Parker Miles Blohm / KPLU

Pink Martini founder/pianist Thomas Lauderdale described the band this way: “If the United Nations had a house band in 1962, hopefully we’d be that band.”  

Fair enough, but after their visit to the KPLU studios for a live performance and interview with our All Things Considered host Ed Ronco, we feel strongly that they should be the house band for the planet from this day forward.  Their music is pan-global; their hearts are pure, and they make you want to dance.  So, why not?  Enjoy.

Pianist Danae Greenfield grew up and went to high school in Bellevue, Washington, where her talent and instinct for improvisation made her a standout in her school jazz band. 

She’s now a student at the prestigious Berklee School Of Music in Boston, playing and studying music during almost all of her waking hours. 

So, Christmas 2015 comes along and what does she do?  She returns to Bellevue to visit her friends and family —and play music during almost all of her waking hours. 

The Chairman of the Board.  Ol' Blue Eyes.  Those are just two of the appellations applied to Frank Sinatra over his long and revolutionary career.  To celebrate Sinatra’s 100th birthday (December 12, 1915) the Tierney Sutton Band launched a tour called "A Century Of Sinatra."  When they brought the show to Seattle, we invited this marvelous singer and her long-time trio for a studio session.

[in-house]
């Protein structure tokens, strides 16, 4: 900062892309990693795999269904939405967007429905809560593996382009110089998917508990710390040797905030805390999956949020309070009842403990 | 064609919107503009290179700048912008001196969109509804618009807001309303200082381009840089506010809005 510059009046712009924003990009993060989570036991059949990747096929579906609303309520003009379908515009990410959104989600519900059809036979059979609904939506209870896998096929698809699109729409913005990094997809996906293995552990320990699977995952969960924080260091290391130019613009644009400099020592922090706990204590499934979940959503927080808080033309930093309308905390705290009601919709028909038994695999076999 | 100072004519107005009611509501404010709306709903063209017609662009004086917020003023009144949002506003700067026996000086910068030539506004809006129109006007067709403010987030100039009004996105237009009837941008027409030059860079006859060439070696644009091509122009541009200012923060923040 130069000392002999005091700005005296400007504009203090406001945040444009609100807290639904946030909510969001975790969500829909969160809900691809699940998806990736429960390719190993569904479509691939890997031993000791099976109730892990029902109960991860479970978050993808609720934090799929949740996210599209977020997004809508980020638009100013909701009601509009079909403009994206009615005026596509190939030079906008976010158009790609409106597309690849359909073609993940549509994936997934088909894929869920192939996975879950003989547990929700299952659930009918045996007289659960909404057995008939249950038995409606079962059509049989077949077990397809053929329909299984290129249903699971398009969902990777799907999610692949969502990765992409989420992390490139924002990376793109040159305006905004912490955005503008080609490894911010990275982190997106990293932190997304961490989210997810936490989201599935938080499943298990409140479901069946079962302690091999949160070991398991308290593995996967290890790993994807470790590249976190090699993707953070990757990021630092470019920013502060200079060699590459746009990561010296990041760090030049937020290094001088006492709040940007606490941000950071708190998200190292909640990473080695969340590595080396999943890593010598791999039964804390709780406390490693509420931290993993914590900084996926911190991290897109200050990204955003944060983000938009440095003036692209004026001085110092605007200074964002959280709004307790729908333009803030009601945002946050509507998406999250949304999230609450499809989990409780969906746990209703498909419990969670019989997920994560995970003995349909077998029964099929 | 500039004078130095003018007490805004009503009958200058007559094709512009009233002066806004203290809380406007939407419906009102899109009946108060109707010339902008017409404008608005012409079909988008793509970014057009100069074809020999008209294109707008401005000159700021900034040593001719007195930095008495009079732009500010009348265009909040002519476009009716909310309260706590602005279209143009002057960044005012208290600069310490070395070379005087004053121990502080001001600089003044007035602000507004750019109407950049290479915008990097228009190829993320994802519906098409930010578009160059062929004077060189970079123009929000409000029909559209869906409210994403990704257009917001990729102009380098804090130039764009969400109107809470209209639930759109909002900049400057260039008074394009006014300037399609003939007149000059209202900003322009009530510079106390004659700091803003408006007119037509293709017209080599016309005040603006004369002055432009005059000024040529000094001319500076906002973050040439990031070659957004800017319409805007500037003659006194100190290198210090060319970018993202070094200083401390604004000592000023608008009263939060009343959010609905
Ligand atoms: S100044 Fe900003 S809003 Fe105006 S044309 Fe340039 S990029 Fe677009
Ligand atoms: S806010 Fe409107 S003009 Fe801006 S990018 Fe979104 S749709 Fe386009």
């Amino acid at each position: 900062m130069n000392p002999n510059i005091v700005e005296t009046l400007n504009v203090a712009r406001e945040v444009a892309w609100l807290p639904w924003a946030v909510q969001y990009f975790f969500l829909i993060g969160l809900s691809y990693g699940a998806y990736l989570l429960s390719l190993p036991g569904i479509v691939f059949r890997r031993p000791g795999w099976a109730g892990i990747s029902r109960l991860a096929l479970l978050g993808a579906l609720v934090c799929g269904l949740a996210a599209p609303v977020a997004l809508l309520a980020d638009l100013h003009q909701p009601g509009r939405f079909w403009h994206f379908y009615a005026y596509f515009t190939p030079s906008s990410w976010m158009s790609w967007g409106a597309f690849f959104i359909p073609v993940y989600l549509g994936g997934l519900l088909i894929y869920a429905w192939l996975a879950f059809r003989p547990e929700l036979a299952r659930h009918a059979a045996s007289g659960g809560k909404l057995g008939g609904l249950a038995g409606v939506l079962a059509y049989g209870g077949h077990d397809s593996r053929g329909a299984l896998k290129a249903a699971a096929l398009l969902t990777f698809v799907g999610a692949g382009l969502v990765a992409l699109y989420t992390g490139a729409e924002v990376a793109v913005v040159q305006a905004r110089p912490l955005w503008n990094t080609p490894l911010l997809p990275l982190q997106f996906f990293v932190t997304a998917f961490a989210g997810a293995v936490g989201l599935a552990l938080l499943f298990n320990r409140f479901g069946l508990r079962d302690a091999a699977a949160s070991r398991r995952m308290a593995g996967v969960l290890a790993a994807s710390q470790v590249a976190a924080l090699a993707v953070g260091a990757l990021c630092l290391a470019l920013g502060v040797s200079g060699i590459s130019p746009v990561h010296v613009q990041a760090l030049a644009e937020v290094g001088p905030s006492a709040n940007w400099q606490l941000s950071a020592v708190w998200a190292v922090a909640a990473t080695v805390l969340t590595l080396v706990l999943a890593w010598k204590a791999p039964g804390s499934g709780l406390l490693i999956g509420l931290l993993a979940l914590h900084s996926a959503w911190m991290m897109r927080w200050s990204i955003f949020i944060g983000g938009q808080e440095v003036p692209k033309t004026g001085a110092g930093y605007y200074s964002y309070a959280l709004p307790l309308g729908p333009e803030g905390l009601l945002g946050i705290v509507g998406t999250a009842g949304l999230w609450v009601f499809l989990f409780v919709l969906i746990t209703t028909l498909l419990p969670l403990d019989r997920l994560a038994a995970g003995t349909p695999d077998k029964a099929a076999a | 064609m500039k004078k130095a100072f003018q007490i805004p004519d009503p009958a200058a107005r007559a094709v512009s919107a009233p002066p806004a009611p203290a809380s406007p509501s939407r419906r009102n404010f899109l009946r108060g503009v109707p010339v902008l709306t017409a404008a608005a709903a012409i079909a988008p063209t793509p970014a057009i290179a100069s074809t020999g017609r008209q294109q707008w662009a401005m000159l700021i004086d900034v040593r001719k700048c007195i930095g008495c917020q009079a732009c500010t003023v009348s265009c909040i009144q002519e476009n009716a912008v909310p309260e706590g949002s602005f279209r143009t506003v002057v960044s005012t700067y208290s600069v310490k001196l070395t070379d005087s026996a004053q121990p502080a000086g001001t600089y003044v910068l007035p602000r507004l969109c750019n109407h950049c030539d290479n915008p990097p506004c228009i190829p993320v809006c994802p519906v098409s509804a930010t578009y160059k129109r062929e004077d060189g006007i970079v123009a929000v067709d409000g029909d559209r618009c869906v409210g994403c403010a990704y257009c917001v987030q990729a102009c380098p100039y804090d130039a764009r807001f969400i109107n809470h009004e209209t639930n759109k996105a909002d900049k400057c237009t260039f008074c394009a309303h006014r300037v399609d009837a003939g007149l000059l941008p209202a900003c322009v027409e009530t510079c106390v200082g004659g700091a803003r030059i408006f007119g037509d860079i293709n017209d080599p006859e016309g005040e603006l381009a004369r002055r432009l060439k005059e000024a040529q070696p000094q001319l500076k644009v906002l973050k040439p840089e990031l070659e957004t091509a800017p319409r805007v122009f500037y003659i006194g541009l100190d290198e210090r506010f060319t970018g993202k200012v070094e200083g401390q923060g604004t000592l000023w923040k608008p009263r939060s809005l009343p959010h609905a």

Parker Miles Blohm

Hugh Masekela is a man of many facets. He’s one of the world’s most famous jazz trumpet/flugelhorn players.  He’s also a singer, composer, political activist and (probably most germane to what you’re about to hear) a wonderful, witty and wise story-teller.

Parker Miles Blohm

Clarinetist (and sometime saxophonist) Anat Cohen is a one-woman music-blender.  Born and raised in Tel Aviv and now living in New York, Anat lays out a world of influences in almost every song she plays.  Jazz, classical, klezmer, tango, Brazilian — whatever style or genre of music you can think of, you’ll hear at least echoes of it in Ms. Cohen’s music if you listen long enough.  (And by "long enough" we mean, like, an evening’s performance from her and her band.) 

Chances are, you’ve never heard a quartet quite like The Westerlies.  Generally, a jazz quartet is a rhythm section (piano, bass, drums) with a lead instrument (say, saxophone).  Not The Westerlies.  No, no.  Here you have two trumpets and two trombones.  With this unique configuration, they present what is best described as chamber jazz—original compositions, unique arrangements and beautiful improvisation.

Parker Miles Blohm